Mythology and Saga: kings • A good ruler should have fir flathemon (Truth of the Ruler). Basically this meant that he would have a character above reproach, he would be a good judge. • He should be descended from high ancestry, and clearly should be ‘heroic’. • His actions would have a direct impact on the fertility of the land (again see Da Derga’s Hostel).
Mythology and Saga: kings • Another form of succession also existed whereby a deputy-king was appointed called the tánaise (rig). • His appointment would have entailed testing in the same manner as that of the king.
Mythology and Saga • The ‘high-king and Tara (Temuin). • The Hill of Tara in Co Meath close to Navan, the ancient capital of the Ulaid (Ulster) people. • It is possible to see a great distance from the site (‘one third of Ireland’). • Traditionally this site was associated with the ard-rí (high-king of Ireland). It was also associated with the goddess Medb.
Mythology and Saga • Normally a king (or tribal chieftain) would rule over a tuath (thus the rí tuaithe). • Such a king had a small retinue of soldiers (or armed clansmen), a following of noble ‘clients’, and a stewart to collect revenues. • Clientship. • Elaborate tests to determine the suitability of a king at Tara (rí Temhrach).
Mythology and Saga • Driving the chariot through Tara. • The ‘bull-feast’ (tarbhfheis). • (King Conaire in Da Derga’s Hostel) • Tara also features as a magical place in the narratives of Fionn Mac Cumhaill. This is also implied in the tale of Da Derga’s Hostel.
Mythology and Saga:Sovereignty • Kingship in Ireland was closely associated with pagan concepts to do with ‘sovereignty’. • Here sovereignty is less a political term, but rather one connected with the mythology of early Ireland. • Sovereignty (in Irish flaith)=right to rule, lordship over territory.
Sovereignty • Early Irish records are full of sexual metaphors with regard to the initiation of a new king in the context of sovereignty. • The sacral king is the spouse of his tuath. • In the 6th century this initiation was called the ‘wedding feast of kingship’ (banais righe). • The new king would be given a libation to drink and then would ‘sleep’ with the goddess of the land.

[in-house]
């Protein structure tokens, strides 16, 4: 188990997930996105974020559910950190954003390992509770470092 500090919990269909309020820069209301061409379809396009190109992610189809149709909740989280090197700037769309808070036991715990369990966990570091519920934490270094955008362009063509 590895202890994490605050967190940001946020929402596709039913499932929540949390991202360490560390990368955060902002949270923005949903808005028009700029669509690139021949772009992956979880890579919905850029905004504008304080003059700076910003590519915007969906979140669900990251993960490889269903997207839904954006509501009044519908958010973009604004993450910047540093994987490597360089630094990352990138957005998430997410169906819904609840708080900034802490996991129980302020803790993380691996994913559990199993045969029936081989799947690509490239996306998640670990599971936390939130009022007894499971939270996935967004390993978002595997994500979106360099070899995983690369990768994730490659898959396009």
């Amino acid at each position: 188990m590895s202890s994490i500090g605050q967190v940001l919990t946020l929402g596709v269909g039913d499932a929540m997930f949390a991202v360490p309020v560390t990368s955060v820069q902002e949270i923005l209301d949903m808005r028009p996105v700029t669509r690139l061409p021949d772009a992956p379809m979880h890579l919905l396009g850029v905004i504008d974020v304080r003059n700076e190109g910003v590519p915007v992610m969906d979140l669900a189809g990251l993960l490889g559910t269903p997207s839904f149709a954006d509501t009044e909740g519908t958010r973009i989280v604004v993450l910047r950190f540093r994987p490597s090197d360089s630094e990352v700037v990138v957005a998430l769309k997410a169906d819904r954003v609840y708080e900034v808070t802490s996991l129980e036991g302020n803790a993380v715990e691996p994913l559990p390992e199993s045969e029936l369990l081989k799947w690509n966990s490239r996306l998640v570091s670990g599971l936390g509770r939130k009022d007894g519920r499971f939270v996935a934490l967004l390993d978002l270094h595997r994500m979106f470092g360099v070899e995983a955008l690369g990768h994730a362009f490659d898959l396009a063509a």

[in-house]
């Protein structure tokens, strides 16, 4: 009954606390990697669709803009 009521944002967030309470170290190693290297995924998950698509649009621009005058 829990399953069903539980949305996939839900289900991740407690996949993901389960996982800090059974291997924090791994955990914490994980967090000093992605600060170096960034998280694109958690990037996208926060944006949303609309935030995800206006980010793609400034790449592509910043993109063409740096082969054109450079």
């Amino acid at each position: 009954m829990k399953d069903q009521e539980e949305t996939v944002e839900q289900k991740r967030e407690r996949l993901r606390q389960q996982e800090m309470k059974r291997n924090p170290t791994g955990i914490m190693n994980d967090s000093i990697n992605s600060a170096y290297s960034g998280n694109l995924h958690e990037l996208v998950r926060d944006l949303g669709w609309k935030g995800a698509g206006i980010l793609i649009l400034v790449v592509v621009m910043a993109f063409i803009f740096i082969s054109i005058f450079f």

Sovereignty • At Tara (the main site of kingship in Ireland), the ceremony was called feis Tem(h)rach. • It is claimed that this was reaffirmed each year (Geoffrey Keating 1625-31). • Possibly this was held at times when fertility was needed for the land, and animals.
Sovereignty goddesses • ‘kingship is male and sovereignty is female’. • Possibly this explains why the concept of the queen seems absent from early laws and annals (although there is a major exception in early Irish literature: queen Medb).
Sovereignty goddesses • Most of our knowledge of such concepts are found scattered in the early narratives themselves. • Irish myth is mostly found in the saga material. • In other words, Irish ‘myths’ do not occur as specific tales. • Compare a Greek ‘myth’.
Sovereignty goddesses • This concept of the female embodiment of power (and the right to reign) is reflected in the various female characters in early Irish narrative: • They must be won sexually by any male who aspires to be king. Ie the land goddess (the goddess of sovereignty gives the authority to rule).
Sovereignty goddesses • Such females change in the course of even one narrative from being seductive to being loathsome. • Such concepts are not uniquely Irish, but are found in antiquity in the eastern Mediteranean and areas in modern-day Iraq.
Sovereignty goddesses • In Irish mythological tales (usually inserted into saga material or pseudo-history) such sovereignty characters as the following appear: • Mór Mum(h)an from SW Ireland. She is described as being indescribably beautiful. • She is also described as having been involved sexually with known historical figures. • Her names occurs in many placenames (Tigh Mhoire).
Sovereignty goddesses • Other sovereignty goddess are the trio Banba, Fodla and Eriu, all of whom represent the island of Ireland. We will hear more about them when we come to study the Book of Invasions next week. The modern name Eire is a version of her name. • She was especially associated with another sacral site in Ireland called Uisnech (known as the centre of Ireland).
Sovereignty goddesses • Eriu also appears in the 11th century tale Baile in Scail in which she is portrayed as the woman of sovereignty of Ireland. • She is obliquely described as the wife of the Irish god Lug(h) who presides over a scene in which Conn of a Hundred Battles hears that his descendants will rule Ireland. (Lugh appears in the Ulster Cycle).
Sovereignty goddesses • The best known sovereignty goddess in Ireland is undoubtedly the Cailleach Bhéire or Hag of Beare. • She will appear to a hero or warrior as an old woman to be loved. When she receives love she becomes a beautiful young woman. • Medb.
Feasts in Early Ireland • Early Ireland had four major festivals which were celebrated by regional assemblies in which everyone participated. These are referred to quite frequently in the Sagas. • These festivals were: • Samhain (Samuin) • Imbolc • Beltaine • Lughnasa